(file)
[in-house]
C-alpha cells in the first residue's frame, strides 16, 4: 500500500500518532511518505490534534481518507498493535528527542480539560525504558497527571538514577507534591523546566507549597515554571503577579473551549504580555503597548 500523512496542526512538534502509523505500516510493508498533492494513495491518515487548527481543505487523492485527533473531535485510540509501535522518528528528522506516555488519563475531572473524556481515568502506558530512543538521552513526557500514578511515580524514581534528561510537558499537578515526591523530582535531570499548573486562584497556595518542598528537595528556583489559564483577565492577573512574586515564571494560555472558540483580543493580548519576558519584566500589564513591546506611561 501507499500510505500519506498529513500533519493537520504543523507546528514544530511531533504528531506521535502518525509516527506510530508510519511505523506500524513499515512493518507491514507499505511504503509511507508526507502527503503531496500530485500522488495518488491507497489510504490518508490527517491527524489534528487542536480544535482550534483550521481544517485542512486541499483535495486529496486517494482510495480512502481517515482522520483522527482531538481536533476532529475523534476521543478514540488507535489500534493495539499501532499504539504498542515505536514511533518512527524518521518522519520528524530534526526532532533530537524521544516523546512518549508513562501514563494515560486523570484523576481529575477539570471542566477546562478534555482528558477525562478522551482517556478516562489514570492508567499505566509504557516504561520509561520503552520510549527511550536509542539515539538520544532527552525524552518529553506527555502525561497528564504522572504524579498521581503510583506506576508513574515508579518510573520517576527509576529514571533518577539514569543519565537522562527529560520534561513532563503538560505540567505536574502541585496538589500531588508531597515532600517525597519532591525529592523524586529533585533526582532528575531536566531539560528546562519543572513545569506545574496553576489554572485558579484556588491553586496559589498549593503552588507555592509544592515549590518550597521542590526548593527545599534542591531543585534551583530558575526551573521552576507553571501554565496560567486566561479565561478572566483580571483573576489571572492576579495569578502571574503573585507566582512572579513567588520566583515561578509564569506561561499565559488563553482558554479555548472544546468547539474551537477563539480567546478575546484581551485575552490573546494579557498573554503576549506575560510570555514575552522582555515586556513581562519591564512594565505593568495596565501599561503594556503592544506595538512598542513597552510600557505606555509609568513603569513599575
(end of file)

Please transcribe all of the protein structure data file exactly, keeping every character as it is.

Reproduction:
[in-house]
C-alpha cells in the first residue's frame, strides 16, 4: 500500500500518532511518505490534534481518507498493535528527542480539560525504558497527571538514577507534591523546566507549597515554571503577579473551549504580555503597548 500523512496542526512538534502509523505500516510493508498533492494513495491518515487548527481543505487523492485527533473531535485510540509501535522518528528528522506516555488519563475531572473524556481515568502506558530512543538521552513526557500514578511515580524514581534528561510537558499537578515526591523530582535531570499548573486562584497556595518542598528537595528556583489559564483577565492577573512574586515564571494560555472558540483580543493580548519576558519584566500589564513591546506611561 501507499500510505500519506498529513500533519493537520504543523507546528514544530511531533504528531506521535502518525509516527506510530508510519511505523506500524513499515512493518507491514507499505511504503509511507508526507502527503503531496500530485500522488495518488491507497489510504490518508490527517491527524489534528487542536480544535482550534483550521481544517485542512486541499483535495486529496486517494482510495480512502481517515482522520483522527482531538481536533476532529475523534476521543478514540488507535489500534493495539499501532499504539504498542515505536514511533518512527524518521518522519520528524530534526526532532533530537524521544516523546512518549508513562501514563494515560486523570484523576481529575477539570471542566477546562478534555482528558477525562478522551482517556478516562489514570492508567499505566509504557516504561520509561520503552520510549527511550536509542539515539538520544532527552525524552518529553506527555502525561497528564504522572504524579498521581503510583506506576508513574515508579518510573520517576527509576529514571533518577539514569543519565537522562527529560520534561513532563503538560505540567505536574502541585496538589500531588508531597515532600517525597519532591525529592523524586529533585533526582532528575531536566531539560528546562519543572513545569506545574496553576489554572485558579484556588491553586496559589498549593503552588507555592509544592515549590518550597521542590526548593527545599534542591531543585534551583530558575526551573521552576507553571501554565496560567486566561479565561478572566483580571483573576489571572492576579495569578502571574503573585507566582512572579513567588520566583515561578509564569506561561499565559488563553482558554479555548472544546468547539474551537477563539480567546478575546484581551485575552490573546494579557498573554503576549506575560510570555514575552522582555515586556513581562519591564512594565505593568495596565501599561503594556503592544506595538512598542513597552510600557505606555509609568513603569513599575